This post was contributed by Brooke Goodman, co-author of a recent paper in The Wilson Journal of Ornithology on the coloration of urban Northern Cardinals.
The first time I held a Northern Cardinal, I immediately regretted it. A lot of fire fits in that tiny body, and they aren’t afraid to express it with a nasty bite to your finger. Then Dr. Daniel Baldassarre, his fingers covered in Band-Aids for bite protection, calmly handed me a miniature plastic finger for the cardinal to bite on instead of my own. At that moment I knew I had gotten myself into something fun.
I was a freshman at the State University of New York at Oswego when I joined the Oswego Bird Behavior Lab, headed by Dr. Baldassarre. I knew I loved birds, but I didn’t really know what I could do with that passion. Lucky for me, Dr. Baldassarree needed students to work on various summer projects focused on cardinals, which is how I found myself on the business end of a cardinal beak. We study cardinals not because we are masochists, but because we want to explore how urbanization is impacting birds, and cardinals are fantastic urban adapters.
The cardinal’s willingness to breed in disturbed areas and its generalist nature make it well suited to persevere in the urban areas most birds steer clear of. They’re also ready and willing to take advantage of anything that the invasive species that thrive in disturbed areas have to offer. They are successful in both rural and urban areas, meaning we can study and compare populations in both contexts. For the two summers that I worked on the project collecting data in the field, we spent our weeks traveling between our rural site in Oswego and our urban site in Syracuse, New York.
Despite the eager adaptation of urban cardinals, they face more novel dangers than their rural counterparts. Light and noise pollution, feral cats, and windows pose severe threats to these birds. At the Bird Behavior Lab, we look at how these pressures may be altering cardinal behavior and what it could mean for their evolutionary future.We have investigated differences between populations in neophobia, disease, song, and most importantly for our recent paper in The Wilson Journal of Ornithology, carotenoid-based signals.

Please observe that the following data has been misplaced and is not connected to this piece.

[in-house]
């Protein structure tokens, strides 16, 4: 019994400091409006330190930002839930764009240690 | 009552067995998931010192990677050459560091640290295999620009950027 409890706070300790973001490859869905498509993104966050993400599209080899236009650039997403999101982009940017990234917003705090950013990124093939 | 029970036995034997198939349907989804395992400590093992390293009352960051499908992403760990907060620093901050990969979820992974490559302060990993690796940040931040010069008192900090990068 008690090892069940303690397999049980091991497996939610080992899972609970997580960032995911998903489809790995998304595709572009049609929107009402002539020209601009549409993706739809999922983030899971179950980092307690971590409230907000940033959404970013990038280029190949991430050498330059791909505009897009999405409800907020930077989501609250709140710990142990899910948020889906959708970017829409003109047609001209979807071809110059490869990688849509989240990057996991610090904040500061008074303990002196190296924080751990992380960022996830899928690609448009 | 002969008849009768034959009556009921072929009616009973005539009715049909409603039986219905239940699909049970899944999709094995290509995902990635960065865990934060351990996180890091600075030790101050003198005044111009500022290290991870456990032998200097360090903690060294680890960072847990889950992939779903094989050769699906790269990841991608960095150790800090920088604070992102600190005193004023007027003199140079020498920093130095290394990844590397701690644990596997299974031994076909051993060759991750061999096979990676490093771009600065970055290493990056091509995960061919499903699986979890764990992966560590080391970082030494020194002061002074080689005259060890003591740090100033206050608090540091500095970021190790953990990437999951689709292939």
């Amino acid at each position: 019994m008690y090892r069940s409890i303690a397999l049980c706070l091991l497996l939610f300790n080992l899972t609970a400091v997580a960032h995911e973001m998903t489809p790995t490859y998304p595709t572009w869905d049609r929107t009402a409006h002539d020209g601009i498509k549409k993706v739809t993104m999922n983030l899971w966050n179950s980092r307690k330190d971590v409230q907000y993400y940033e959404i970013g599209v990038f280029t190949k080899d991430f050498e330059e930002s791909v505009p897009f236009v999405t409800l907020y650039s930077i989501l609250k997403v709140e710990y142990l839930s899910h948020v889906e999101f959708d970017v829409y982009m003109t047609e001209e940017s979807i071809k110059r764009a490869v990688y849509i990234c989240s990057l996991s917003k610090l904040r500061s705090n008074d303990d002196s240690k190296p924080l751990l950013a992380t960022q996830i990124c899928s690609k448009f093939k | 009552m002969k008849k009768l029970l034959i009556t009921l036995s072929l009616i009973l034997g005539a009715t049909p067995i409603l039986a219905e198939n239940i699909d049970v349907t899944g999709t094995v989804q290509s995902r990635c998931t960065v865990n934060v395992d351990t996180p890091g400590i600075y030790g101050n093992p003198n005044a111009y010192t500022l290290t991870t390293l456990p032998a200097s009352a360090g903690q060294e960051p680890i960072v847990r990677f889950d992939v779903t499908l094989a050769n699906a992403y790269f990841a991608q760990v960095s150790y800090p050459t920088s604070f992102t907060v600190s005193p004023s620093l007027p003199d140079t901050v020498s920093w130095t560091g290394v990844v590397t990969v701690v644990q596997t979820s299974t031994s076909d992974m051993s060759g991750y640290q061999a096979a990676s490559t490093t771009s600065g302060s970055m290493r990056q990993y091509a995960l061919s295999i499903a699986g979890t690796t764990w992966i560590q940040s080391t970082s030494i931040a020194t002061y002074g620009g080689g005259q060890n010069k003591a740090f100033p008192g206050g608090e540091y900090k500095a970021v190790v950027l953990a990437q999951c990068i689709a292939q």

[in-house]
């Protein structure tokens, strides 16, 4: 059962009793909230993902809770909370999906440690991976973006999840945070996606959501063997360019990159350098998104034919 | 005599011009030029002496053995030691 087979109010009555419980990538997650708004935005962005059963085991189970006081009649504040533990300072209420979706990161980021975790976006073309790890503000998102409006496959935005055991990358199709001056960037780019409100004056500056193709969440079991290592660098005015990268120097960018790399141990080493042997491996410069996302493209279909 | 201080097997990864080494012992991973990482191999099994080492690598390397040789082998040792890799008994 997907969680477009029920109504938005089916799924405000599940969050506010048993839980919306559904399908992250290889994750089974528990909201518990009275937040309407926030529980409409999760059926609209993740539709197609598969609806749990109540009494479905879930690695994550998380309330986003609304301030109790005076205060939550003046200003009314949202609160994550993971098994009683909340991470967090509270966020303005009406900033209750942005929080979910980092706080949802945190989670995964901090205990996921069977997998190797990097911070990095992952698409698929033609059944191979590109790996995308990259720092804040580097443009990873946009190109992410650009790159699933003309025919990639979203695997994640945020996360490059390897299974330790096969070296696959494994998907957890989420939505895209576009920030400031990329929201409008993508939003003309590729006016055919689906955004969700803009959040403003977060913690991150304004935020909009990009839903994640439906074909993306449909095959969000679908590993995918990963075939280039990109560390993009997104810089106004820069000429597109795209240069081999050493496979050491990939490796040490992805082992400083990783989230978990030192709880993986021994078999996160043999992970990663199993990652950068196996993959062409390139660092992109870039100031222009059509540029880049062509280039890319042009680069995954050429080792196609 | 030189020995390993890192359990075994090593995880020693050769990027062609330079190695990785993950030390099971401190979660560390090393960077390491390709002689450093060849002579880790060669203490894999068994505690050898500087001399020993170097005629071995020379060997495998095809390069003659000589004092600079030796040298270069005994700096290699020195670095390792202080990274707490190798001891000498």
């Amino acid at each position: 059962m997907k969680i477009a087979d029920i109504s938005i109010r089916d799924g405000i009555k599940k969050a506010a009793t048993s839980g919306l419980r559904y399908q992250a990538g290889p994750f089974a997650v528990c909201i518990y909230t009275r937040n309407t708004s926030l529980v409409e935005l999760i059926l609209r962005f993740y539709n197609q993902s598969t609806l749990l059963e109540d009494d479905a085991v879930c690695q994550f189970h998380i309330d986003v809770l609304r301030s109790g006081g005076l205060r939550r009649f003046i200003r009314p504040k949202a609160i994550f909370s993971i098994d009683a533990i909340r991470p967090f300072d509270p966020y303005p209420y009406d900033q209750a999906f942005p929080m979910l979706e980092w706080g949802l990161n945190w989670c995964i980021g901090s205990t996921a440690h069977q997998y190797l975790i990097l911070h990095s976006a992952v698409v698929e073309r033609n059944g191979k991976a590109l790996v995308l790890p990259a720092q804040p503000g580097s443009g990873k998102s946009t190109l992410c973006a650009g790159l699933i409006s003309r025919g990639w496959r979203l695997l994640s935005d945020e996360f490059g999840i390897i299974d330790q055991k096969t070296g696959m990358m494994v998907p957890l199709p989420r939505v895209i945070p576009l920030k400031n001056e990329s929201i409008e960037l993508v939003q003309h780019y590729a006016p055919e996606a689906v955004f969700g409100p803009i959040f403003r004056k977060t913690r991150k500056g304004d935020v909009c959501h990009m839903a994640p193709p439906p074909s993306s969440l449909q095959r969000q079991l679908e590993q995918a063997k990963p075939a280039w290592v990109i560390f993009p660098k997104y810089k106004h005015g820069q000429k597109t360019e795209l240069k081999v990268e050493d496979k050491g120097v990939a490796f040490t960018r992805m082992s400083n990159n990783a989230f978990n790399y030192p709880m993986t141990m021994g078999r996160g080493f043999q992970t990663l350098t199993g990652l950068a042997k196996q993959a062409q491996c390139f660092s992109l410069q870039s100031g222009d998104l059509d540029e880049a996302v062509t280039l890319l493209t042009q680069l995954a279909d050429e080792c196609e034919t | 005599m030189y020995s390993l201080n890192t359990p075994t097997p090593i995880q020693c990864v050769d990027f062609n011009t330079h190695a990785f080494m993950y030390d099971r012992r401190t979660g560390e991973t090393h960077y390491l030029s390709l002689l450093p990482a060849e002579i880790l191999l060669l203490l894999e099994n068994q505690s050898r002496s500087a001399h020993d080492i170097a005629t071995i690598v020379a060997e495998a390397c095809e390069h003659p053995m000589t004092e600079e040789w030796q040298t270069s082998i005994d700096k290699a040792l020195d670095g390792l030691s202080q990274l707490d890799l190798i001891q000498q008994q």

Color is clearly important to cardinals. Their bright red plumage is the star of many picturesque holiday cards. What many people aren’t aware of is the effort these birds put into maintaining that vibrant red. The “good genes hypothesis” tells us that ornaments may signal an animal’s condition; that is, a bright red cardinal is theoretically healthier, perhaps displaying to a potential mate that they will have super-healthy offspring. That may be why the metabolic energy they spend converting the yellow carotenoids in their environment into the red they deposit into their feathers is worth it.
But urban cardinals have an advantage: one of the invasive species that thrives in their disturbed habitat, honeysuckle (Lonicera sp.), has naturally red carotenoids. Cardinals that eat honeysuckle berries don’t need to spend energy converting them from yellow to red, because they can go right into the bird’s feathers.
To examine carotenoid color patches, we looked at the bills (male and female), underwing feathers (female), and chest feathers (male) of urban and rural cardinals. We used reflectance spectrometry (chest feathers) and photos taken against color standards (bill and underwing) to evaluate the hue, saturation, and brightness of the color patches of interest. We also wanted to account for the sensitivity of the avian visual system during our analysis—birds can see a lot of things that humans can’t, including UV light, and we weren’t interested in seeing if humans could tell the difference between the rural and urban color patches, we wanted to know if a cardinal could! We also measured the bird’s body condition in the field by taking measurements of mass and tarsus.
Our results, in contrast to previous studies, found enhanced carotenoid-based signals in urban birds. Specifically, urban males had redder chest feathers in one year of our study and redder bills in every year. Urban females had more saturated underwing color than rural females in every year. Urban cardinals had significantly reduced mass-related body condition, but despite this poor condition, they could produce these presumably costly signals. The abundance of honeysuckle at the urban site may explain not only the enhanced signals, but the stability of the signals.The color of our rural birds seemed to undergo larger year-to-year fluctuations than the color of the urban birds.
It is disturbing but fascinating to consider that urbanization could be disrupting traditionally honest signals in cardinals. For millions of years these birds may have been relying on plumage quality to choose mates, and now that signal is no longer reliable. Of course, there are other reasons why carotenoid-based signals could vary between the urban and rural populations, such as different lighting conditions, but honeysuckle availability is likely playing a role in this difference.
Despite the challenges they face, I know our urban cardinals will persevere. We only visited our urban site once a week, but I always looked forward to it the most. I watched urban cardinals avoid feral cats, attempt to sing over obnoxious lawn mowers, and make nests in places so close to human activity that I could check them without leaving the busy trail. A moment I’ll never forget is watching (via trail cam) a cardinal nest get mowed down by an over-eager landscaper, only for the female to begin building a new nest just a week later. The toughness of cardinals reflects the harshness of the environments they choose to inhabit, and I am excited to explore more of these behaviors with the Bird Behavior Lab in the future.